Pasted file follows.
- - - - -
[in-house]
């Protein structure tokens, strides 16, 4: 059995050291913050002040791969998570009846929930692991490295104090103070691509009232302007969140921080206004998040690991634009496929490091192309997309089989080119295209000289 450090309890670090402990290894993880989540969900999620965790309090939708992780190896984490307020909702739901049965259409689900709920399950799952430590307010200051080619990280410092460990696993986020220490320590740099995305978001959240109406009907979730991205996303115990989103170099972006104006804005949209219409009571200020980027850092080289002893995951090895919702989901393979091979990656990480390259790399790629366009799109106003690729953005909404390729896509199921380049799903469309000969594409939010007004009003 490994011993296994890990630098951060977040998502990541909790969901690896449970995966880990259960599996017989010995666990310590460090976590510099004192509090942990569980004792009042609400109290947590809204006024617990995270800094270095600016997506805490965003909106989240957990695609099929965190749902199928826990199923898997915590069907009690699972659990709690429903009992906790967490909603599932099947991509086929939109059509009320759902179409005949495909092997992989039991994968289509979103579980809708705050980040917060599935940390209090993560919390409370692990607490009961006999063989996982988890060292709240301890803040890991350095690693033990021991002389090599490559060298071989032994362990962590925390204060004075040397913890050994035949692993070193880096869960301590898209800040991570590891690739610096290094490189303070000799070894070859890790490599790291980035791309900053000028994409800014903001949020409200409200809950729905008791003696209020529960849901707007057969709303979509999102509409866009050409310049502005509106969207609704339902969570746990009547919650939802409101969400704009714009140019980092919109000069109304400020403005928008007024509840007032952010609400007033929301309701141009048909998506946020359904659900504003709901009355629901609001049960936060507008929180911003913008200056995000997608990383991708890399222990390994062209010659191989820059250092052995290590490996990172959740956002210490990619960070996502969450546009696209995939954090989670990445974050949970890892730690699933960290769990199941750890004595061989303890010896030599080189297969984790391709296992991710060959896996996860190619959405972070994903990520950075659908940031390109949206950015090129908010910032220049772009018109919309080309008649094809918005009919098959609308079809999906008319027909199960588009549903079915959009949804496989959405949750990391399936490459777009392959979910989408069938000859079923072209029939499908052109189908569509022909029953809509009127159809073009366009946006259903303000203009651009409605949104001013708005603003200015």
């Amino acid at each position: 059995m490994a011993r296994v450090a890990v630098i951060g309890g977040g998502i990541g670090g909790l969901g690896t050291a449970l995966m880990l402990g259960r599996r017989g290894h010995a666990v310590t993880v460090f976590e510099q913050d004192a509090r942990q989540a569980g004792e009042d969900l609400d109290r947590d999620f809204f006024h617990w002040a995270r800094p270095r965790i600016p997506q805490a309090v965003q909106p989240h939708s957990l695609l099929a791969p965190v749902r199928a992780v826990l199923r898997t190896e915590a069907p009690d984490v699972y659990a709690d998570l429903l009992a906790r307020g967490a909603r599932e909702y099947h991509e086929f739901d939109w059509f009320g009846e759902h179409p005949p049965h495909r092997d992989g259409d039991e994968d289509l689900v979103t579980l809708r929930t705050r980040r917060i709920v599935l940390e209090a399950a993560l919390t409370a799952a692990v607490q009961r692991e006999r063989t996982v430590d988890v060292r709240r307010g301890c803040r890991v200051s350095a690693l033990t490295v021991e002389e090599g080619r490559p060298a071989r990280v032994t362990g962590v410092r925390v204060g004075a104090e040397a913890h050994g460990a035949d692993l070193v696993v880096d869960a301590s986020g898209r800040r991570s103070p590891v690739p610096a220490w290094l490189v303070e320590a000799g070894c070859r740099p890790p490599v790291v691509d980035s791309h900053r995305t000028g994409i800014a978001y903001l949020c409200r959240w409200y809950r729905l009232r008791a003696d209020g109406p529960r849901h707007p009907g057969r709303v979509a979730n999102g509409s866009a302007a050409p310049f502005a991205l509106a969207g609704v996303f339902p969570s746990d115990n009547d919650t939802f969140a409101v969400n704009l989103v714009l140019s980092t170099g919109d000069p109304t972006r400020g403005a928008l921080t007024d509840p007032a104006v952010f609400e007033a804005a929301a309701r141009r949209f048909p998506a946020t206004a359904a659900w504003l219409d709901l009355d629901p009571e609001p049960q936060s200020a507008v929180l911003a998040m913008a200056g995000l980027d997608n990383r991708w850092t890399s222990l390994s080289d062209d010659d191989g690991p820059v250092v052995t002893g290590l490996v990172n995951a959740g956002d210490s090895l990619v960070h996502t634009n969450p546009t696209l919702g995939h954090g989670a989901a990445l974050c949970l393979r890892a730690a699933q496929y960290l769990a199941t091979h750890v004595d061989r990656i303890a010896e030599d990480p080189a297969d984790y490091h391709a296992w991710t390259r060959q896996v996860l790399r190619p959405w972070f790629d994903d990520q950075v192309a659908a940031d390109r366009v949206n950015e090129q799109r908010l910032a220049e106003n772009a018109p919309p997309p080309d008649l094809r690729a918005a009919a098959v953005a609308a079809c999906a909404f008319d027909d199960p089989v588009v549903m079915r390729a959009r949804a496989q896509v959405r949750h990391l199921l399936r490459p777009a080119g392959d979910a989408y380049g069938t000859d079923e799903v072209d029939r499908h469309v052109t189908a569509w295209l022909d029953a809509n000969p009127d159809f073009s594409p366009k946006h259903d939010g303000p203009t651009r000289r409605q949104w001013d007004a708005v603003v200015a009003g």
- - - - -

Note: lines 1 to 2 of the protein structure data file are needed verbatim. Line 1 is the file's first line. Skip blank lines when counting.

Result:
[in-house]
């Protein structure tokens, strides 16, 4: 059995050291913050002040791969998570009846929930692991490295104090103070691509009232302007969140921080206004998040690991634009496929490091192309997309089989080119295209000289 450090309890670090402990290894993880989540969900999620965790309090939708992780190896984490307020909702739901049965259409689900709920399950799952430590307010200051080619990280410092460990696993986020220490320590740099995305978001959240109406009907979730991205996303115990989103170099972006104006804005949209219409009571200020980027850092080289002893995951090895919702989901393979091979990656990480390259790399790629366009799109106003690729953005909404390729896509199921380049799903469309000969594409939010007004009003 490994011993296994890990630098951060977040998502990541909790969901690896449970995966880990259960599996017989010995666990310590460090976590510099004192509090942990569980004792009042609400109290947590809204006024617990995270800094270095600016997506805490965003909106989240957990695609099929965190749902199928826990199923898997915590069907009690699972659990709690429903009992906790967490909603599932099947991509086929939109059509009320759902179409005949495909092997992989039991994968289509979103579980809708705050980040917060599935940390209090993560919390409370692990607490009961006999063989996982988890060292709240301890803040890991350095690693033990021991002389090599490559060298071989032994362990962590925390204060004075040397913890050994035949692993070193880096869960301590898209800040991570590891690739610096290094490189303070000799070894070859890790490599790291980035791309900053000028994409800014903001949020409200409200809950729905008791003696209020529960849901707007057969709303979509999102509409866009050409310049502005509106969207609704339902969570746990009547919650939802409101969400704009714009140019980092919109000069109304400020403005928008007024509840007032952010609400007033929301309701141009048909998506946020359904659900504003709901009355629901609001049960936060507008929180911003913008200056995000997608990383991708890399222990390994062209010659191989820059250092052995290590490996990172959740956002210490990619960070996502969450546009696209995939954090989670990445974050949970890892730690699933960290769990199941750890004595061989303890010896030599080189297969984790391709296992991710060959896996996860190619959405972070994903990520950075659908940031390109949206950015090129908010910032220049772009018109919309080309008649094809918005009919098959609308079809999906008319027909199960588009549903079915959009949804496989959405949750990391399936490459777009392959979910989408069938000859079923072209029939499908052109189908569509022909029953809509009127159809073009366009946006259903303000203009651009409605949104001013708005603003200015």